- Indirect costs, or the money lost on each sale once the coupon is applied.
To determine whether or not it’s worth running a coupon offer for your business, you’ll need to know what your current profit margin is and work within that margin to ensure that the coupon is profitable.
A fictional example
Let’s assume that a gift shop offers ceramic dog figures for $75 each. Their cost for each dog statue is $30. That means they use a 2.5x markup on each statue, a reasonable amount for a retail markup.
If they run a coupon offering 20-percent off each statue, they’ll lose $15 on each sale, and sell the statue for $60. That means they’re still making 2x wholesale cost, which is good.
However, that doesn’t account for the cost of advertising. The shop decides to run ads in two different town newspapers to drive more local traffic. Each ad costs $500, for a total advertising investment of $1,000.
The total out-of-pocket cost of advertising is $1,000, with an additional loss of $15 per sale. The retailer should then consider their average sale amount and average volume for the duration of the sale to calculate whether the sale is worth it or not.
If the retailer knows that the average customer will spend $100 per sale, with a net profit of $50 per sale, then they know they must encourage 20 new customers to spend at their store from their coupon offer to recoup their $1,000 out-of-pocket investment in advertising. Since they’re also losing $15 per sale on those 20 sales, or $300, they really need an additional six customers, or a total of 26 customers, to break even.
Was it worth it?
Is that a reasonable amount? That’s going to come down to the individual business and their expectations from the specific deal, making it hard to pin down in a fictional example. To some businesses, it’s worth it no matter what, because they need to know exactly where their ads are pulling in traffic and which ones to discontinue because they don’t work.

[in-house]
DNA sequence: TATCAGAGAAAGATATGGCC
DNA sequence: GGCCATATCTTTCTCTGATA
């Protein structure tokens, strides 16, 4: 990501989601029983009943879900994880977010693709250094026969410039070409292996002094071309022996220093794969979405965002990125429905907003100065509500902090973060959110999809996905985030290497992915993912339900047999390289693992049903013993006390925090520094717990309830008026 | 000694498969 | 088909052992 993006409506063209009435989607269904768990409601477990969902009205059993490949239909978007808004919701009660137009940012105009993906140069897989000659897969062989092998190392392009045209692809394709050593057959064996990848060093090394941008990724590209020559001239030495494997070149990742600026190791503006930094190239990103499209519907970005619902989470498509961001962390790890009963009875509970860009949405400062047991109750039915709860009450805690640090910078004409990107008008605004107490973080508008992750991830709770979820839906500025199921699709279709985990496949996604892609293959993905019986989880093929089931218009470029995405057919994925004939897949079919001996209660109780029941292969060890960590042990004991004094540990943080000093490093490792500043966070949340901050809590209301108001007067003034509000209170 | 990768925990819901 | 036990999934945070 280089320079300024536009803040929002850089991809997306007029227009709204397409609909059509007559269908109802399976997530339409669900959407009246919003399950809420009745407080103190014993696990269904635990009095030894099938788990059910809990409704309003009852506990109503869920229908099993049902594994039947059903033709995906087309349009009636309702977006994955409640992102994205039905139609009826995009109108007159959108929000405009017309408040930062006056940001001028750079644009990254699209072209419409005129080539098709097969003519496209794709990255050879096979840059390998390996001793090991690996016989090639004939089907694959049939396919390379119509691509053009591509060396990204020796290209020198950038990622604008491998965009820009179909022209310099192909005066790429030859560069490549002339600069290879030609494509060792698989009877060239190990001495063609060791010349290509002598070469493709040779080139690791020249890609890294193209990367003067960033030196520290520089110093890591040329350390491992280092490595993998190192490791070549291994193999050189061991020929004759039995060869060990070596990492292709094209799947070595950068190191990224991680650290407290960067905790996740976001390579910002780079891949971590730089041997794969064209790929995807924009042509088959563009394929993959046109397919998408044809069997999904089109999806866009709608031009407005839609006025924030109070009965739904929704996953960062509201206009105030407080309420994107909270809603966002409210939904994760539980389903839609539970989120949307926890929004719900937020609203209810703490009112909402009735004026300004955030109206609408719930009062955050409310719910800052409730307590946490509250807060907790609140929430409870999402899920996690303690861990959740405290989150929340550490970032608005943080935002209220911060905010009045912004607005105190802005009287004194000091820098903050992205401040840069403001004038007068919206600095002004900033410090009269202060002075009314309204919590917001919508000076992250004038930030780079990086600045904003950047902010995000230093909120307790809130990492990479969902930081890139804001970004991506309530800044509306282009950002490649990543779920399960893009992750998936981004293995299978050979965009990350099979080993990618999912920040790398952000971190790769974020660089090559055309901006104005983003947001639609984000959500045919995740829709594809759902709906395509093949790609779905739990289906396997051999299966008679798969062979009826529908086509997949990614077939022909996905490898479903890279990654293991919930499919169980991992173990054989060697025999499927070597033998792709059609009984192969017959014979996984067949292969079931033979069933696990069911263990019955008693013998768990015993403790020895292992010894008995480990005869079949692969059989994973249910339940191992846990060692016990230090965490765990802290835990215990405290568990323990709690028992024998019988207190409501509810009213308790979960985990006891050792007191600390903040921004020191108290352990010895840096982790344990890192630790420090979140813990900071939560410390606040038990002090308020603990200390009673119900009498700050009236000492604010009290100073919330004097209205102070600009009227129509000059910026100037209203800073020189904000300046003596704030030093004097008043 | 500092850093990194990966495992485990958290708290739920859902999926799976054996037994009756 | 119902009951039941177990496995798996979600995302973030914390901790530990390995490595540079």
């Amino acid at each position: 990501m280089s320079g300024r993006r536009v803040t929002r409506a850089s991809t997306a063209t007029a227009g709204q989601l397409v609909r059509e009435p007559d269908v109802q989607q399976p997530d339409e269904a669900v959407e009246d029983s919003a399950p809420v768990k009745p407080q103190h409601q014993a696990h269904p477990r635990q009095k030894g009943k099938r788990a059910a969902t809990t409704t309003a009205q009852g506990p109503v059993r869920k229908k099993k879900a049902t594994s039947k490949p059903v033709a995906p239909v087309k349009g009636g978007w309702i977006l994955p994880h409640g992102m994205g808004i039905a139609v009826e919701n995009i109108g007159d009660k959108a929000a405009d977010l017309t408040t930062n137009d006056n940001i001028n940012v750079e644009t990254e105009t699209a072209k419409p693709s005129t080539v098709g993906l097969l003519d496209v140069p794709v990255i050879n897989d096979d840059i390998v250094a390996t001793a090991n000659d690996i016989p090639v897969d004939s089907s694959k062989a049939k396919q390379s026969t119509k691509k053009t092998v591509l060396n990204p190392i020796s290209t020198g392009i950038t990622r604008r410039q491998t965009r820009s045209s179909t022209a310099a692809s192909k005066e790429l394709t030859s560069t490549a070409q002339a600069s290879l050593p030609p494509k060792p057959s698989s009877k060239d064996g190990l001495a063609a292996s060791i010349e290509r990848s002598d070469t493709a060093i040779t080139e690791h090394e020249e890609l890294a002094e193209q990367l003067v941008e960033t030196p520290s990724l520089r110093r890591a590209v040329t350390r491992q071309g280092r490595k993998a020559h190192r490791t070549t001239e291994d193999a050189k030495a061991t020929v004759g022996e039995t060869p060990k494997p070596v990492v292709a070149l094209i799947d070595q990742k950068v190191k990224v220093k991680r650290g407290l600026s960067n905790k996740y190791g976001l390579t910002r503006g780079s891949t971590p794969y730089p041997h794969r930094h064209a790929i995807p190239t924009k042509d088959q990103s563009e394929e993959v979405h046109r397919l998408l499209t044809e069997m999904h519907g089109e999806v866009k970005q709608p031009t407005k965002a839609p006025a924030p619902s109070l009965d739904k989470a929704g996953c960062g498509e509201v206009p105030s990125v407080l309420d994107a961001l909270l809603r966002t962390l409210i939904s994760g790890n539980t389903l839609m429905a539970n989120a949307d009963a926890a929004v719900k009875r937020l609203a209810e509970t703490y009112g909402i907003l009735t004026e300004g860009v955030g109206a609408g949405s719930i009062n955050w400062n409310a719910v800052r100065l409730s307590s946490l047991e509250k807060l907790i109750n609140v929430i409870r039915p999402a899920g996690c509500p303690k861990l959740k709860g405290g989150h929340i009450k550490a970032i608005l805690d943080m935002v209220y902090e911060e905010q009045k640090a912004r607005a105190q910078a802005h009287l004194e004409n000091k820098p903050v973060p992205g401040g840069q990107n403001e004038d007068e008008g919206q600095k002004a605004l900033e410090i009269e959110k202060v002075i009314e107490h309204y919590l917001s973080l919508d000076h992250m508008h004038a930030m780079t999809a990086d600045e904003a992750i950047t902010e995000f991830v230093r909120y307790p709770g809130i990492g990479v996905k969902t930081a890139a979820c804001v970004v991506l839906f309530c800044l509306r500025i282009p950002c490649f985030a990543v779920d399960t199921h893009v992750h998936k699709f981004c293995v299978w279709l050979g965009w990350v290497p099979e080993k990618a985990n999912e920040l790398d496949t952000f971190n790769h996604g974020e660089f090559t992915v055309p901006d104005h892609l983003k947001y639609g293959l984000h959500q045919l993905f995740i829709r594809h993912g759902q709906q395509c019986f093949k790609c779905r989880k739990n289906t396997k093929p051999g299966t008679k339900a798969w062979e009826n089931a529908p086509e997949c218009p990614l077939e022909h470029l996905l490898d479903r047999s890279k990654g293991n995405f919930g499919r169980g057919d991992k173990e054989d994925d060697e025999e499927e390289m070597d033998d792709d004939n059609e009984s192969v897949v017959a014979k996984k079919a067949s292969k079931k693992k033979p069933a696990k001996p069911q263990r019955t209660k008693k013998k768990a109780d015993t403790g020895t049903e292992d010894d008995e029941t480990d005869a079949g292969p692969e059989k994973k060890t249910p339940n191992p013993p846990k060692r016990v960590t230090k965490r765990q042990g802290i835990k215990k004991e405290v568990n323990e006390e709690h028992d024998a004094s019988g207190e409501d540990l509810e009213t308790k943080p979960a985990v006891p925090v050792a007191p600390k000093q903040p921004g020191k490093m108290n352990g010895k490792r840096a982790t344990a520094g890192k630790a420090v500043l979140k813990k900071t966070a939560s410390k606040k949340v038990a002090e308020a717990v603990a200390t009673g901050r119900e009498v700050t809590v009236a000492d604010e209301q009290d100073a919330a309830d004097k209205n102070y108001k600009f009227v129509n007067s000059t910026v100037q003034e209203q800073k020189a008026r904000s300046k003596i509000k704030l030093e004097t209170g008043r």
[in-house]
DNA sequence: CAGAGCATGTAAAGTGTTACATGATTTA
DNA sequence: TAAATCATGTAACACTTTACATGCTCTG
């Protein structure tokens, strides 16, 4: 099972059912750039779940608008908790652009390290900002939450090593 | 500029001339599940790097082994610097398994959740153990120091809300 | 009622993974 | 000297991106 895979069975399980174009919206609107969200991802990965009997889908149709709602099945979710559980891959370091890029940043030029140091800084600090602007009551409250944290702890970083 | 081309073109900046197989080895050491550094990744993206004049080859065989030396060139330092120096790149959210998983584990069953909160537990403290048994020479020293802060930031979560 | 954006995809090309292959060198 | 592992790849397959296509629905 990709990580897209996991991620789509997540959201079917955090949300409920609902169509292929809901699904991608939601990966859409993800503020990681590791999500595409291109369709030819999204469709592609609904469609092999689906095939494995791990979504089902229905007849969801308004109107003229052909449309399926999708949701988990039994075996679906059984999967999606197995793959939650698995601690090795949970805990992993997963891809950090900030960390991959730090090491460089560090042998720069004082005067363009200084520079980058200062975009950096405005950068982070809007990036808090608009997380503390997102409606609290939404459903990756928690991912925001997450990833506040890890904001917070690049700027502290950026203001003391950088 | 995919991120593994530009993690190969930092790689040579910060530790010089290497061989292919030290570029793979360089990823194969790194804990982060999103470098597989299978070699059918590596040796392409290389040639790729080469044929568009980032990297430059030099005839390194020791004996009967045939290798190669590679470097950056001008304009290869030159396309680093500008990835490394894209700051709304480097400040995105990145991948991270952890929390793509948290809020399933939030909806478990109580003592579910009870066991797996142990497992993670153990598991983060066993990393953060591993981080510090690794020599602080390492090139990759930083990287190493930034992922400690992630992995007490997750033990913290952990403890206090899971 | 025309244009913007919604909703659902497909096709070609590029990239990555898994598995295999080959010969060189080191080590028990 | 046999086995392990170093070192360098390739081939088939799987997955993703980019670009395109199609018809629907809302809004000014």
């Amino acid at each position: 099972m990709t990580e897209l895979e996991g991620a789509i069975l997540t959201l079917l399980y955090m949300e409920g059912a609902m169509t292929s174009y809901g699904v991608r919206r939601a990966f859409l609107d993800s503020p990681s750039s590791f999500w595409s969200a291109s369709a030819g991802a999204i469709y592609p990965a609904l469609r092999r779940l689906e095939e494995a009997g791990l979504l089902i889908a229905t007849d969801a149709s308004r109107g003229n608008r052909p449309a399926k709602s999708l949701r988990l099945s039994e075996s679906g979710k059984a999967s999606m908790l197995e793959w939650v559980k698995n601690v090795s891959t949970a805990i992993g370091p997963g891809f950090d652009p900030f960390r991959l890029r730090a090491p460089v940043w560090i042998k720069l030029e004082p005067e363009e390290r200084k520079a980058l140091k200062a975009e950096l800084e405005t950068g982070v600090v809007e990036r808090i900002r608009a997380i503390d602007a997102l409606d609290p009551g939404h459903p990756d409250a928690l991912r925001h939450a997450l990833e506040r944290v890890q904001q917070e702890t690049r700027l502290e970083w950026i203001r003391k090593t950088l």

If the coupon is coded back to the source, they will be able to tell which coupon offers are working and which aren’t, and perhaps which advertising channels are working well for their business and which ones aren’t.
It’s helpful when running a coupon like the imaginary gift shop offer above to know your historical sales data, too. If you can compare the weekend sales from this year when you ran your coupon offer to last year when you didn’t, you may be able to get a clear grasp of whether or not coupons drove so much more traffic to your store that they’re worth repeating or whether you simply broke even.
Coupon marketing success
Set a clear, measurable goal for your coupon marketing campaign. Whether you want to gain a certain number of new customers, sell a specific amount of product, or develop insights into the best marketing channel for your business, coupon marketing can be an effective way to achieve your goals. Be smart, be sensible, know your costs and limitations, and develop a strong coupon marketing campaign to drive local sales.
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Also published on Medium.